About a year ago, a handful of music industry professionals decided to do something charitable for the New York City community they felt had given them so much. Inspired by Toronto's Long Winter, a series of concerts, panels, and activities curated by Canadian hardcore punk outfit Fucked Up, members of the Beggars Group, 4AD, Grandstand Publicity, and Mom and Pop Records, among others, formed the multimedia arts series Late Bloomers. After some deliberation, for their first concert they decided that the proceeds should go to the Ali Forney Center, the nation's largest LGBT youth services organization.
"Basically, it came down to the fact that Peter [Berard], head of marketing at Domino, has a close friend that works at the Ali Forney Center," says Brigitte Green, VP of licensing at Beggars. "As we started getting deeper into it, we definitely believed that it was a good place for us to start."
Once the Late Bloomers team decided on a cause for the multimedia series' first event, which takes place this Saturday at Williamsburg venue Baby's All Right, the lineup -- including Brooklyn synthpop trio Au Revoire Simone, punk upstarts Big Ups, and rising beatmaker the Range -- came together mostly through Julia Willinger, VP of A&R at Mom and Pop. "She took the bull by the horns and went for it," Green says. "She got all these artists involved through friends and working in the indie scene and these relationships she had." Though the lineup didn't come together easily, Green admits, it was easy to get artists interested in the cause.
Coming up on the 25th anniversary in March of the 1991 documentary "Paris Is Burning," arguably the best-known chronicle of New York City's ball culture, the issue of LGBT youth homelessness has been gaining traction in the media largely thanks to marriage equality legislation. Three years ago, when New York legalized same-sex marriage, the Ali Forney Center's director of development Alex Roque saw the organization's waiting list jump from 150 to 210 homeless LGBT teenagers, which are estimated to make up close to forty percent of the nation's 500,000 homeless youth (around 4,000 in New York City).
"The more attention it gets, the more kids are coming out at the age of 14," he says. "It was very clear that kids are saying, 'Hey, New York City allows it,' so they come out of the closet. A lot of them are met with families who support them, but tragically a lot are met with families who put them out on the street for being who they are. The media is raising the awareness it needs to raise, but the community needs to catch up with it; the more attention it gets, the more kids we're seeing."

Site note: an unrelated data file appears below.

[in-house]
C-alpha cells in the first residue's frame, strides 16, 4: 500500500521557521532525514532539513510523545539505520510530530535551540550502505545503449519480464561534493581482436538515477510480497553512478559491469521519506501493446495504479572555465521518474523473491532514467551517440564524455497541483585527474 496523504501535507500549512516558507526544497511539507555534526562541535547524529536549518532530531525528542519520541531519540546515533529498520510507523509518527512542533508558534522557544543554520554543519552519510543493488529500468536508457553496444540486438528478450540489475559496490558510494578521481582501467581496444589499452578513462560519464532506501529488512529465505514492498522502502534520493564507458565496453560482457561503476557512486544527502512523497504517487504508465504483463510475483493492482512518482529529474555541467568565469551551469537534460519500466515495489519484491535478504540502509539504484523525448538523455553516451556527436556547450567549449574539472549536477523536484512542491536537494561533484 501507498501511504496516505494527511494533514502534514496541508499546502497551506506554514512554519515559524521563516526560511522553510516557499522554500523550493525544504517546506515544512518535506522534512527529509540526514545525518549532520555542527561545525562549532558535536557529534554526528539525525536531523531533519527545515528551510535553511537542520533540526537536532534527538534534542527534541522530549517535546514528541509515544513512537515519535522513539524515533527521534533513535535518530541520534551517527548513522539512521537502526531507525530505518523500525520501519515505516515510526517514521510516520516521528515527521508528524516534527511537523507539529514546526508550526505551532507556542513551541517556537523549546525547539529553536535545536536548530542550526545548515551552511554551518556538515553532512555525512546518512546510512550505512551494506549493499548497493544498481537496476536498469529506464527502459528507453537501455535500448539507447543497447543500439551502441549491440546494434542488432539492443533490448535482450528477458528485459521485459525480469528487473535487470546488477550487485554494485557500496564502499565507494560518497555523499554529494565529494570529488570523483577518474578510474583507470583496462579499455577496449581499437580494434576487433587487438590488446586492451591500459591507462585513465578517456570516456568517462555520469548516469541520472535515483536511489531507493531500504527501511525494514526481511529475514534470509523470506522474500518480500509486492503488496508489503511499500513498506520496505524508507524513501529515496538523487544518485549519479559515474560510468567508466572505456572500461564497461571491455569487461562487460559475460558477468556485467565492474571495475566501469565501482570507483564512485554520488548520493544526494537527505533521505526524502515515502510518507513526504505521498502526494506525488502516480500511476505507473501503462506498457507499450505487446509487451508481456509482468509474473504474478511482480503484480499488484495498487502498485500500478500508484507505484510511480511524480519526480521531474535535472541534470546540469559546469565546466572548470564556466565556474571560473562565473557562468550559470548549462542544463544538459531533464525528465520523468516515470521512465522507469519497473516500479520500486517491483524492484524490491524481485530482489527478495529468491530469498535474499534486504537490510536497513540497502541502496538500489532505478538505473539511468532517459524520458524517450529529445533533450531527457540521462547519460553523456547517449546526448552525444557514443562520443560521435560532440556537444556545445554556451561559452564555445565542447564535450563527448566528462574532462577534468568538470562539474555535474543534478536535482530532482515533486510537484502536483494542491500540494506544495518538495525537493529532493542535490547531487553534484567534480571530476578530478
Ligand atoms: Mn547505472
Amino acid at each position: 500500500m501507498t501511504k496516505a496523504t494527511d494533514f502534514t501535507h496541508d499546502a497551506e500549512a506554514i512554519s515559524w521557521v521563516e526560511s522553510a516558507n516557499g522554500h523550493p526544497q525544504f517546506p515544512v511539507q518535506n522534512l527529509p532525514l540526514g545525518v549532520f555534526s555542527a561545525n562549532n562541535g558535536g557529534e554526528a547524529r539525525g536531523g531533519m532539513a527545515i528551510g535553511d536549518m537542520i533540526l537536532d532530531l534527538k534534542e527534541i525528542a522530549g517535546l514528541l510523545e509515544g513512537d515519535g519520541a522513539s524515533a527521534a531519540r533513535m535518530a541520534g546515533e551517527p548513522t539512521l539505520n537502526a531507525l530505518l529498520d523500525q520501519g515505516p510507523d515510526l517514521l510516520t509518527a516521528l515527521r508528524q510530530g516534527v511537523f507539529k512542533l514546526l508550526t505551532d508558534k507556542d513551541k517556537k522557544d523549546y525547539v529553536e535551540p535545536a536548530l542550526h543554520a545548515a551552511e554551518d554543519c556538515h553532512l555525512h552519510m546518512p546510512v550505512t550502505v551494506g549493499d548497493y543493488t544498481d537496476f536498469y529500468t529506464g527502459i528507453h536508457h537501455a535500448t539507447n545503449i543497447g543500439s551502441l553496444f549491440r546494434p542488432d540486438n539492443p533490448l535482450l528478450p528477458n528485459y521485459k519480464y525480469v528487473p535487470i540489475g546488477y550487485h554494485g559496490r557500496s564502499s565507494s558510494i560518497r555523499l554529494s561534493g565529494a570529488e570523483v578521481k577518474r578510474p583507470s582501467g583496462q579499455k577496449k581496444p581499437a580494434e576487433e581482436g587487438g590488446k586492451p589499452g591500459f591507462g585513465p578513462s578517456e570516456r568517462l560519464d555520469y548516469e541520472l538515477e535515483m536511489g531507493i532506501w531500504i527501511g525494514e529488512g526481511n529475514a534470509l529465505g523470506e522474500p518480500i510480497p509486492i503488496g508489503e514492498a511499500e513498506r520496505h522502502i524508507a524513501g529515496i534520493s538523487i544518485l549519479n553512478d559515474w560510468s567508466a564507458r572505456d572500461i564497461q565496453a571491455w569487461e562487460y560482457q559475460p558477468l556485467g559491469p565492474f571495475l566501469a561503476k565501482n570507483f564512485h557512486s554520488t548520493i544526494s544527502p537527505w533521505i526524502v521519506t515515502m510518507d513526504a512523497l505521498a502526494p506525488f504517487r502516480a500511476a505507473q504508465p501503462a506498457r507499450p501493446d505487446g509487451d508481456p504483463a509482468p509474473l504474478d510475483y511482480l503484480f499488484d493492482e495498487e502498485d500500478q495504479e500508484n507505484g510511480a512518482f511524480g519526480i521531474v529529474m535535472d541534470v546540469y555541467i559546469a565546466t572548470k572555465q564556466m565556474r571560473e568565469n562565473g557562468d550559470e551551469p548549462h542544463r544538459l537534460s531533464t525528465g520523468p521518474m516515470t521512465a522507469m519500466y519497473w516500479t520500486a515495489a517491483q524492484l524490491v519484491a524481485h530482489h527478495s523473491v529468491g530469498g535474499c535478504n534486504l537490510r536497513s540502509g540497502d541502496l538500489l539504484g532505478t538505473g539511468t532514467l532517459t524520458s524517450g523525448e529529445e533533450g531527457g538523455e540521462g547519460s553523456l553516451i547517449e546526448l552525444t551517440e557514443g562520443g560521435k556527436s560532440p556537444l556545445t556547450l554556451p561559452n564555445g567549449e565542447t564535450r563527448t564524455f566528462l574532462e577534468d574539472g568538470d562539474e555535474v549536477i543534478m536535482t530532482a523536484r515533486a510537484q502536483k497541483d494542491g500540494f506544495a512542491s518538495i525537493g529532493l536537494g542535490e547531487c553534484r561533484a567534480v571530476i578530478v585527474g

It helps that more high-profile artists have recently been advocating for homeless LGBT youth. In addition to Cyndi Lauper's True Colors Fund, which in December held its annual "Home for the Holidays" benefit concert, featuring Pink, the Hives, and Matt and Kim; Dev Hynes, a.k.a. Blood Orange, has given a lot of vocal support to the community ("Uncle A.C.E.," a song on 2013's "Cupid Deluxe," refers to the MTA subway line most frequently taken by homeless LGBT youth); and in Detroit, fun. just pledged to raise $250,000 for local social services agency the Ruth Ellis Center.
For Roque, however, it doesn't necessarily matter who's involved as long as they're involved, period. "For us, it's telling a story," he says, speaking to benefit concerts' effect on the greater population's awareness of LGBT youth homelessness and the Ali Forney Center. "It's a very popular one and it draws more attention than some of the smaller ones we do, but we will work with anyone who's willing to connect us to the communities that will tell our story."
Though the communities Late Bloomers aims to reach with its multimedia series are smaller than a large-scale event like "Home for the Holidays," Green says that's for a reason. "We want to give back to the community in more than just the Ali Forney Center," she explains. "For the artists to meet each other, inspire each other, maybe collaborate. We want it on a really base community level: smaller and more DIY." In terms of gay audiences, which tend to influence mainstream pop because of their buying power, Green is aiming for younger music fans "who go to rock shows, who love Beth Ditto the way other generations love Barbra [Streisand]."
Except for costs incurred for extras like tote bags and silk-screened posters, all the proceeds from the concert will go directly to the Ali Forney Center, which Roque says will support a housing program that lost funding due to changes in a state funding source, as well as the shelter's drop-in program, which gives LGBT youth meals, showers, and medical and mental services. Green adds that so-called "angel donors" may make it possible to waive those costs for future events so all proceeds can go directly to the organization at hand; anything to give back as much as possible to the community "that's always embraced us in so many ways."
"We live in this amazing city with so many things at our disposal," Green says. "We get to take so much, and now we're giving back in a small little way."